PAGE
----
Government, Apple Exchange Low Blows

March 11, 2016, 1:09 PM UTC
NEW YORK, March 2, 2016-- Customers use their iPhones at the Apple store of the Grand Central Terminal in New York, the United States, March 1, 2016. On Feb. 29, 2016, a magistrate judge of the United States District Court for the Eastern District of New York adjudged that All Writs Act wasn't sufficient to order Apple to help the Federal Bureau of Investigation unlock the phone of a convicted drug dealer. (Xinhua/Wang Lei via Getty Images)
Photograph by Wang Lei—Xinhua News Agency via Getty Images

The Apple vs. FBI case hasn’t quite come to blows…yet. But both Apple and the government just pulled out some fighting words.

The feud comes as the two sides prepare to meet in court later this month to dispute whether Apple (AAPL) can be forced to help the government tap into encrypted information locked inside an iPhone that belonged to one of the San Bernardino shooters.

On Thursday the Department of Justice issued a scathing brief, calling Apple’s stance in the case “corrosive” and the company’s rhetoric false. The 43-page court brief also accused Apple of deliberately blocking access for the U.S. government, while cooperating with the Chinese. The DOJ claimed Apple traded confidential customer information with the Chinese government in exchange for access to Chinese markets.

Apple responded to the news by airing the fight to the press, hopping on a call with reporters Thursday evening. On the call, Apple general counsel Bruce Sewell accused the government of trying to vilify the company.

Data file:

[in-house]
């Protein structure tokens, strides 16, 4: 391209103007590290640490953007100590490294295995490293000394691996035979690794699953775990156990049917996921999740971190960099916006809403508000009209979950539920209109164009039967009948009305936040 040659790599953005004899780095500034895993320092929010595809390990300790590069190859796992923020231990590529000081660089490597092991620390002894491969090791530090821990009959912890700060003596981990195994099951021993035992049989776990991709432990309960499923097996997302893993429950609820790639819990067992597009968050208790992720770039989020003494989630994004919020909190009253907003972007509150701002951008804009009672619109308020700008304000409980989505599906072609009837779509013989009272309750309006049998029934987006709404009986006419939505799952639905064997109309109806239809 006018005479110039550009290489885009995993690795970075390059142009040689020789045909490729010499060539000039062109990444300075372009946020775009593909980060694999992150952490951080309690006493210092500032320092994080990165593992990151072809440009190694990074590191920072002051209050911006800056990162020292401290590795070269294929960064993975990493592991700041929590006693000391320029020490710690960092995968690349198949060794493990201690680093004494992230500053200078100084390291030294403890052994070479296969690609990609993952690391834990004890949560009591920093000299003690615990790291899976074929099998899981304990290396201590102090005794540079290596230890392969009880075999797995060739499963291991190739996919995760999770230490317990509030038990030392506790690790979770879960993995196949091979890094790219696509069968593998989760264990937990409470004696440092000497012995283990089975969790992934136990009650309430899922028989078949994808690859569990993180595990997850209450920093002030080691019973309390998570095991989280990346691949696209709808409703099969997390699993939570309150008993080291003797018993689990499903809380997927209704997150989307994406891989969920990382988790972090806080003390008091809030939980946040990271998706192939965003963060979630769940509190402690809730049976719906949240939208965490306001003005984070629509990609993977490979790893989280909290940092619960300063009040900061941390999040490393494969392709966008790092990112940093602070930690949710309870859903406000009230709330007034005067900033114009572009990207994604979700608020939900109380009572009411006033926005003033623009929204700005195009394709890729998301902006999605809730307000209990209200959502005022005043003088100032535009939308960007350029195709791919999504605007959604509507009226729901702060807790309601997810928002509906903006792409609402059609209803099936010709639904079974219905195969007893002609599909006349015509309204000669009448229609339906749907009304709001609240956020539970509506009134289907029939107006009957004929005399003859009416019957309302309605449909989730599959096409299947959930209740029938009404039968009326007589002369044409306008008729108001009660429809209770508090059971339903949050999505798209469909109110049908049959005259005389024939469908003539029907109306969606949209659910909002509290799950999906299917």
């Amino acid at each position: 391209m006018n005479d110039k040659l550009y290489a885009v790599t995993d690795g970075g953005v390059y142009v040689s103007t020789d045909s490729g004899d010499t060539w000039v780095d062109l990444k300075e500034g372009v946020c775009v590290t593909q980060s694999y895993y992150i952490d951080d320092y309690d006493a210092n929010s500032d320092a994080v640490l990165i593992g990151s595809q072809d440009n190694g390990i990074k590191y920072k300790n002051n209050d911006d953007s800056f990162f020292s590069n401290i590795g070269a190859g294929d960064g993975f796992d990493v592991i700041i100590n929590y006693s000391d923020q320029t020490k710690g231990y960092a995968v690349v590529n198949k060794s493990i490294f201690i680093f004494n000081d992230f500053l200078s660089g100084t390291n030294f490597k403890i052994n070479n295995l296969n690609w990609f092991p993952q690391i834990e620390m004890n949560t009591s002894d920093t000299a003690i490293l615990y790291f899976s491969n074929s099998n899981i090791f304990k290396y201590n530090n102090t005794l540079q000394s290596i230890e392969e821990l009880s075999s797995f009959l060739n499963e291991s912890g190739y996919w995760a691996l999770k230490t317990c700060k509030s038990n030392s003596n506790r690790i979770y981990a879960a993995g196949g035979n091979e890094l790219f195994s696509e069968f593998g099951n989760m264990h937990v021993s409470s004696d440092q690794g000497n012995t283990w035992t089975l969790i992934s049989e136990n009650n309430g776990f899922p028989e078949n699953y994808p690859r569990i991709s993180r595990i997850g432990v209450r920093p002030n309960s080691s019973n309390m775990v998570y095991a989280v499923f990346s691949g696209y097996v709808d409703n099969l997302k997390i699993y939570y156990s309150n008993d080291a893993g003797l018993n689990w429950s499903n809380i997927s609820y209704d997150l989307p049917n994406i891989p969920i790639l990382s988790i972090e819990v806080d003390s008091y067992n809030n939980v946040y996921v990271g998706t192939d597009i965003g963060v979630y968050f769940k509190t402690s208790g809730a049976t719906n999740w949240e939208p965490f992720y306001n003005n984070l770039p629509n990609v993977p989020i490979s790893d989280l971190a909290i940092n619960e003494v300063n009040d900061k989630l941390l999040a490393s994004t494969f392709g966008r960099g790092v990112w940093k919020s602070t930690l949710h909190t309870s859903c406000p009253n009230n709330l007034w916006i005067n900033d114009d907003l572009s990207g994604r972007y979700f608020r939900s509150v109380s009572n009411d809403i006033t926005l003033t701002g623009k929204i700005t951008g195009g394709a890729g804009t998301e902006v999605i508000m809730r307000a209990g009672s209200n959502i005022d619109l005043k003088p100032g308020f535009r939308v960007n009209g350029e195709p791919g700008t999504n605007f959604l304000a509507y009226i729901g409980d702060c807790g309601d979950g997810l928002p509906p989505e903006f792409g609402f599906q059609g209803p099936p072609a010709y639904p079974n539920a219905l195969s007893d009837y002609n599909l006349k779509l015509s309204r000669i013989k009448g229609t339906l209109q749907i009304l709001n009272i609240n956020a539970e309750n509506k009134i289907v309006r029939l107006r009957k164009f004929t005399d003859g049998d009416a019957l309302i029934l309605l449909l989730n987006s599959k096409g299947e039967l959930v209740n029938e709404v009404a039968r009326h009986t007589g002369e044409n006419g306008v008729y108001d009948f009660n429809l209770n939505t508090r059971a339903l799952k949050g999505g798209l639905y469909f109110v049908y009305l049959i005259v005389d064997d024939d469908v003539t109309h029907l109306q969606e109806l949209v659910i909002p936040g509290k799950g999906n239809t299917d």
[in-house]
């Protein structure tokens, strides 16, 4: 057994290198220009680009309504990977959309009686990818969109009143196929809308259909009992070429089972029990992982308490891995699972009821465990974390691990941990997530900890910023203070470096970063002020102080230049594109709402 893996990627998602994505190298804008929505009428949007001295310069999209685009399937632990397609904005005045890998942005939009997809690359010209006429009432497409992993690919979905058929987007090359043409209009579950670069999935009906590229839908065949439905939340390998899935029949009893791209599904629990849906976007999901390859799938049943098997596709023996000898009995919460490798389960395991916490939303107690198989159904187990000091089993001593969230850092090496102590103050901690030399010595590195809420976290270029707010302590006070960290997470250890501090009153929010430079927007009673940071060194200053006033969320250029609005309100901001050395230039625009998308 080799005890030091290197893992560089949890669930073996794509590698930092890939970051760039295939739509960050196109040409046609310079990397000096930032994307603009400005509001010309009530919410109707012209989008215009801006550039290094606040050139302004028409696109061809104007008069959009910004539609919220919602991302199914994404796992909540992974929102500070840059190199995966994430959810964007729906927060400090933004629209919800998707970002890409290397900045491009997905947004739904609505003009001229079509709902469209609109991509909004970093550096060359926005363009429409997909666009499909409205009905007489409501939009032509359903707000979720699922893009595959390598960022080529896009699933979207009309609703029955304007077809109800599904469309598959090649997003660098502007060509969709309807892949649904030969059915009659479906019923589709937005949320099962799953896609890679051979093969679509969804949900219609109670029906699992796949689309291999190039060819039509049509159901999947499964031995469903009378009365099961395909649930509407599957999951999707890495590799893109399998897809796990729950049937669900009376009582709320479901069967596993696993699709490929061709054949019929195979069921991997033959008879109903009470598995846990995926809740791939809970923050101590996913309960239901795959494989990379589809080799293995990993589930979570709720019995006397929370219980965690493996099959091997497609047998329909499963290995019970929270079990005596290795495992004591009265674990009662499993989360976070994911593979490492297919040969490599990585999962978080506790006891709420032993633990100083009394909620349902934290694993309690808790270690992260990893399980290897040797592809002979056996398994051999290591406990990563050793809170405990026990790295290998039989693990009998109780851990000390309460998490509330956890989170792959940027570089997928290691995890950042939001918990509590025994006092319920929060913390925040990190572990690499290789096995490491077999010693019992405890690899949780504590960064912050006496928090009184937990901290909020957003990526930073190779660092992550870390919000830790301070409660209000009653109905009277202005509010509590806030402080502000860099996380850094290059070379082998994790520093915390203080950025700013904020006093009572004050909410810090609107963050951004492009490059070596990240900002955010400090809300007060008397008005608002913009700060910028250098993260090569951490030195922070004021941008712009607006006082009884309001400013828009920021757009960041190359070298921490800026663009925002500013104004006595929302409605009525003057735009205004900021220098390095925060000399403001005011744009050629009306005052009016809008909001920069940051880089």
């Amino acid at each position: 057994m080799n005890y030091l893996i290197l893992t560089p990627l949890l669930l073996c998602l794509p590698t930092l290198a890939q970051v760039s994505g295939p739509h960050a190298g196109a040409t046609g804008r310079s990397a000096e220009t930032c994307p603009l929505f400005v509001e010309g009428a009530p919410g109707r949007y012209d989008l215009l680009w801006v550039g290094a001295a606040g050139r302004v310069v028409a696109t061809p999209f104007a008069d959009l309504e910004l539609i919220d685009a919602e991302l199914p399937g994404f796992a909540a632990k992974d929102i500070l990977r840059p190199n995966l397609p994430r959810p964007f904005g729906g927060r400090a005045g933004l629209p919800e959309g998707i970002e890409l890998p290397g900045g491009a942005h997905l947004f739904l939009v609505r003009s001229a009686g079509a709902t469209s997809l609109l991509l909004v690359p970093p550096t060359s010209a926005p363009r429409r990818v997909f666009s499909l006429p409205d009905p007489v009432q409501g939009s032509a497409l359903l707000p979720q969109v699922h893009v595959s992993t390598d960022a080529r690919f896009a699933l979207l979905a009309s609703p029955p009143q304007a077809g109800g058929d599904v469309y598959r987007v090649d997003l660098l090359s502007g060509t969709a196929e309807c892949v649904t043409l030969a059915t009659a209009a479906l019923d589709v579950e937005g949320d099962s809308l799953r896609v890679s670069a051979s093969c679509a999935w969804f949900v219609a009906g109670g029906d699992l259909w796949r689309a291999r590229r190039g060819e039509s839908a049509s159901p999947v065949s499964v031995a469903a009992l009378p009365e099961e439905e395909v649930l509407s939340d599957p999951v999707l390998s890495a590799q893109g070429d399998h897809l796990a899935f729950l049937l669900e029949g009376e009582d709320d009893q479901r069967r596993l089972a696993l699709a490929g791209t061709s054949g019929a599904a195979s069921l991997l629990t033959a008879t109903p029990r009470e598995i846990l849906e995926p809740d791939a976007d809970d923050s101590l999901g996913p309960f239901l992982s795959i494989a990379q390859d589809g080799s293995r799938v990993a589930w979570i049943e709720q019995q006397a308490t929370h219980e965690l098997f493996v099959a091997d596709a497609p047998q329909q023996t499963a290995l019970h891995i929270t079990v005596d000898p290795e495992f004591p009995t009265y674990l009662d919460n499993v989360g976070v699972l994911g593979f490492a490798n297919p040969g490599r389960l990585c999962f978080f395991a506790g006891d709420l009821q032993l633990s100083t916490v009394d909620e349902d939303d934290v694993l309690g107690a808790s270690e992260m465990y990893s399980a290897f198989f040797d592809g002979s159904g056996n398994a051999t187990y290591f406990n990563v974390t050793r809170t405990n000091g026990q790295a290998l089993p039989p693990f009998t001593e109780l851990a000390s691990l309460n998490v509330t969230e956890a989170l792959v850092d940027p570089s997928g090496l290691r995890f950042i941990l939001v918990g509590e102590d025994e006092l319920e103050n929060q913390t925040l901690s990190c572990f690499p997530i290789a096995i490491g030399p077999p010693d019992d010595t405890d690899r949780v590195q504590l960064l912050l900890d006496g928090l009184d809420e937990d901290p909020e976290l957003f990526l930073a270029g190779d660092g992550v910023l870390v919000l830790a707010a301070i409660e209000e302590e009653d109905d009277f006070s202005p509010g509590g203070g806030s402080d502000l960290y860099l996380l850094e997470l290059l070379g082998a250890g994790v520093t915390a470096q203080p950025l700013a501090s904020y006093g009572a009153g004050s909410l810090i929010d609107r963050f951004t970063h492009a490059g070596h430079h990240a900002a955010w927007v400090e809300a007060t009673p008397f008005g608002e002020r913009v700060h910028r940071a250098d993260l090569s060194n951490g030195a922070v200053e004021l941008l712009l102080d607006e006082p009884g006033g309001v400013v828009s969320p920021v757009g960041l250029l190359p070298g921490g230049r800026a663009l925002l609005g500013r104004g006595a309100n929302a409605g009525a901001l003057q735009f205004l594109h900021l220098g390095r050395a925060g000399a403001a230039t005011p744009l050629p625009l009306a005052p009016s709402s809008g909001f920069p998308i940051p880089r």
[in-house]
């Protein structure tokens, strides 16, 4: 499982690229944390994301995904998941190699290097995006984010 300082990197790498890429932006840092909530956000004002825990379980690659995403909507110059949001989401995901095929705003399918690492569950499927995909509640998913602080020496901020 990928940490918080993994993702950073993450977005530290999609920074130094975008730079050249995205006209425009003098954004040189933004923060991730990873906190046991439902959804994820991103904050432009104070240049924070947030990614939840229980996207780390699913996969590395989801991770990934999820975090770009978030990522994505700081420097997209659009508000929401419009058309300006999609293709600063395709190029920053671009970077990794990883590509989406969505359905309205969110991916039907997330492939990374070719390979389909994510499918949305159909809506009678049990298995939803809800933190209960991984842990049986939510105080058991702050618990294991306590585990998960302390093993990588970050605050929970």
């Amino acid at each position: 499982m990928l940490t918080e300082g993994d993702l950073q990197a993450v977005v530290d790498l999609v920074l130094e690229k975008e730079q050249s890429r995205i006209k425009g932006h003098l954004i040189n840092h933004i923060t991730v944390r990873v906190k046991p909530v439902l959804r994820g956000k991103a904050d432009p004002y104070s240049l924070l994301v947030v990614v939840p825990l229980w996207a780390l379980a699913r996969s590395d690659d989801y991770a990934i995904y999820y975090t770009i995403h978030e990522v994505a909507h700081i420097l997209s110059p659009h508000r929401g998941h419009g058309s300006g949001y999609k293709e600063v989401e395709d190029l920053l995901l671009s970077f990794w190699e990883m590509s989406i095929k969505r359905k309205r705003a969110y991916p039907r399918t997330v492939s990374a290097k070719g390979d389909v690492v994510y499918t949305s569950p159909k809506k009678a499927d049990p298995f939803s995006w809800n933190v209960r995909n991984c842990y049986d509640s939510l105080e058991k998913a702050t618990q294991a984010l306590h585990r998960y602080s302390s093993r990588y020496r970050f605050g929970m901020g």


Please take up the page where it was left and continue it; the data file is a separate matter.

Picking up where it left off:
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Sewell said the latest filing was a surprising shift in tone from the way the government and the company normally get along. Sewell called the move simply a “cheap shot,” as The New York Times reports.

“In 30 years of practice, I don’t think I’ve ever seen a legal brief that was more intended to smear the other side with false accusations and innuendo,” Sewell said.

Apple’s comments are not an official rebuttal to the DOJ brief, but the company could file one in the coming days, before the two sides meet in federal court on March 22.

For more on Apple vs. FBI, watch:

Apple has repeatedly argued that the kind of “backdoor” phone access the government is asking for would put the security of all phones at risk to hackers and terrorists. The question of whether the company can be compelled to help the government access the encrypted information on one of the San Bernardino shooter’s iPhones has prompted sharp debate, with tech companies, Apple executives, and the American public all weighing in.


Update (Mar 11 9:45 am ET): This story has been updated with information on DOJ’s claims on China.

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